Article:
The rest of the trip, we discovered how many people were trying to sell something and just how much money they thought we had to spare. We did well enough, avoiding spending too much on a trip where we had much for free to enjoy. On our last day though, we ran into something of a problem. When we arrived at the Montego Bay airport, we walked to the kiosk to check our bags and retrieve our boarding passes. Kat turned to me to get our passports, and then her eyes grew very wide with sudden shock and the sure sign of fear. “I left them in the cab.” She was already moving past me as those words left her mouth, but when she got outside, the driver was already gone. A Jamaican man had been standing near, and seeing the anxiety on my wife’s face, he came over to address the situation. No problems in Jamaica. I suppose she told him the situation because he began asking us a series of questions before telling her to stay put, and that he would take me to find the man. We walked the short trip to the other side of the airport, and he began to speak in the local dialect to someone associated with our resort. The man left for a time to see if he could find out who had driven us to the airport and where he was. While he was gone, the Jamaican man told me that he had to give up his job to help us. Though I was more focused on getting our passports back, I knew what he was trying to say. He’d be expecting payment for his kindness and generosity. No problems in Jamaica. I didn’t really respond. The man from the resort returned, and he said our driver actually hadn’t gotten too far down the road, and that he was turning around. I’d have to pay him too, I thought. Already the price was piling up, but no problems in Jamaica. This too was only a situation, and so we walked back over to tell Kat that everything was fine, and the driver would be returning shortly. The Jamaican man who had helped me was on my hip pretty much the whole time. I knew what he was waiting for. I whispered to Kat to hand me a certain amount of the cash we had. When the driver arrived, I grabbed the passports, and I handed him a sum of money for his troubles. He spoke nothing back to me but simply nodded. When I walked inside I slipped some money into our friend’s hand, and we quickly took off on our way. A few moments later I saw him approaching us. He held a look of contempt.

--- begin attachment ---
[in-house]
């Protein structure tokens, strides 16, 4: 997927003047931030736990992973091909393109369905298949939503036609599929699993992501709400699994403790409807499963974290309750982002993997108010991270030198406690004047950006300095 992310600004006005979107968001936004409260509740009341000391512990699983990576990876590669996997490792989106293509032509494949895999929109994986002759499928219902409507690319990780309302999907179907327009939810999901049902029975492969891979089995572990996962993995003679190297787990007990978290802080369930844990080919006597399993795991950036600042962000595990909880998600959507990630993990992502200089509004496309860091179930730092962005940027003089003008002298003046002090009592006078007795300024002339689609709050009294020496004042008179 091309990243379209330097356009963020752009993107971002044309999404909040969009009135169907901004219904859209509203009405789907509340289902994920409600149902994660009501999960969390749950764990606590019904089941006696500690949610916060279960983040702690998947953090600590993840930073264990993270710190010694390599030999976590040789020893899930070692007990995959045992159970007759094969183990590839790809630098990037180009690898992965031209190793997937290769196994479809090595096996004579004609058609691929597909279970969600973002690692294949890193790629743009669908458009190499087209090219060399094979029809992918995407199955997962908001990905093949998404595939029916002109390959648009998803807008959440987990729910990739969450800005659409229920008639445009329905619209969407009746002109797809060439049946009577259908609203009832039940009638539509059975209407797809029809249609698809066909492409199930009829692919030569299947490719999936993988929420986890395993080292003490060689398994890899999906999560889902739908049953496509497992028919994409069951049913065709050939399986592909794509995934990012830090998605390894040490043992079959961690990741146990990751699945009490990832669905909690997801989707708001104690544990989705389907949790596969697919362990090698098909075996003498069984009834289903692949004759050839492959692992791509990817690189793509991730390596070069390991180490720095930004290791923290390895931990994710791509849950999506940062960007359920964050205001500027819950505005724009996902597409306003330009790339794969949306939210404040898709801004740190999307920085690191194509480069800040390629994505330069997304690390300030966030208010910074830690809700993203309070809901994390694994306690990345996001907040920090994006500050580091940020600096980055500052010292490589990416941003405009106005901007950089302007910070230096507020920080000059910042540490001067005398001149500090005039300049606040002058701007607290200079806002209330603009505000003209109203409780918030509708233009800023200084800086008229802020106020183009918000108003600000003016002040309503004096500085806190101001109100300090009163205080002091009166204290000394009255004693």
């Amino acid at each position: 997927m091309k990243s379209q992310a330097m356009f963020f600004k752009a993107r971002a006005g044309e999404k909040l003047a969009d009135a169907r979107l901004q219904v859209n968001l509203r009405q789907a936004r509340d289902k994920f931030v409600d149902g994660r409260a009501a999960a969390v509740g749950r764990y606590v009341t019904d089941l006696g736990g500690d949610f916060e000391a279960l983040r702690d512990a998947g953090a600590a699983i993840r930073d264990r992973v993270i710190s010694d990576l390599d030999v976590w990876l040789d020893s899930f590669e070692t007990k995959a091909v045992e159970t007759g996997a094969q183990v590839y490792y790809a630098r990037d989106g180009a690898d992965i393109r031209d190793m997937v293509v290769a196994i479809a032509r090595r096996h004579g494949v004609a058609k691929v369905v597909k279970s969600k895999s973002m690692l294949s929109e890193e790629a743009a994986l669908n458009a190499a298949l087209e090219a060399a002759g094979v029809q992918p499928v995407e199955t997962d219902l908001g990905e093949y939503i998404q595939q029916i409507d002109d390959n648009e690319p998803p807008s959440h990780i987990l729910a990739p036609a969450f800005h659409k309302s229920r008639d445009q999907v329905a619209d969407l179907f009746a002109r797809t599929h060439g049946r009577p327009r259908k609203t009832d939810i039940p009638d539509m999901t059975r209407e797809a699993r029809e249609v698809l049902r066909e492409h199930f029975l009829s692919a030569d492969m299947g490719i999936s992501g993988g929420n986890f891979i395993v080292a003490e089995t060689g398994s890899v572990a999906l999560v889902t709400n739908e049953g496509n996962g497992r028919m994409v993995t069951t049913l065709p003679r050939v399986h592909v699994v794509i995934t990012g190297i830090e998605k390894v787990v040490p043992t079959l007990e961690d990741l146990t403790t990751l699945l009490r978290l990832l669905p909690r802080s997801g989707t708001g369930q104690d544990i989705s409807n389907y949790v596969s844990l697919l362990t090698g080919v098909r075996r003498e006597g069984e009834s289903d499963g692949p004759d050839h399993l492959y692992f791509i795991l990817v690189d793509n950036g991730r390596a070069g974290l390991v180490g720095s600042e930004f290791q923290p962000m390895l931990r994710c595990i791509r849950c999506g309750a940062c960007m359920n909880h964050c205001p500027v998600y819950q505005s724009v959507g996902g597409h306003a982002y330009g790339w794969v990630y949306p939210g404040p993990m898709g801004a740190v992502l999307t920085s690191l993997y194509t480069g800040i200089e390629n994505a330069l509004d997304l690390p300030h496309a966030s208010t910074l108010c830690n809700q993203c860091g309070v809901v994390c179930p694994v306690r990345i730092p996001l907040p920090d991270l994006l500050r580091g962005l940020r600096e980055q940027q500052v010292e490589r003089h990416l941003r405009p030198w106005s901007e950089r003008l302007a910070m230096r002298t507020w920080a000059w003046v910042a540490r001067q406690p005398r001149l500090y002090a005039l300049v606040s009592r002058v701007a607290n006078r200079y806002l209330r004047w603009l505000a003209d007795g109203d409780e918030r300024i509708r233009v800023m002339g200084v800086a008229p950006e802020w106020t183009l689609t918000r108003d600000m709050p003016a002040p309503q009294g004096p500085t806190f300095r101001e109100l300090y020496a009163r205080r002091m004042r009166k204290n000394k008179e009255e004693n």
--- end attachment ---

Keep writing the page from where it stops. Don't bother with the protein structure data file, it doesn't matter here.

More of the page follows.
“Look, my friend, I gave up that job to help you. Don’t you think you have a bit more for me?”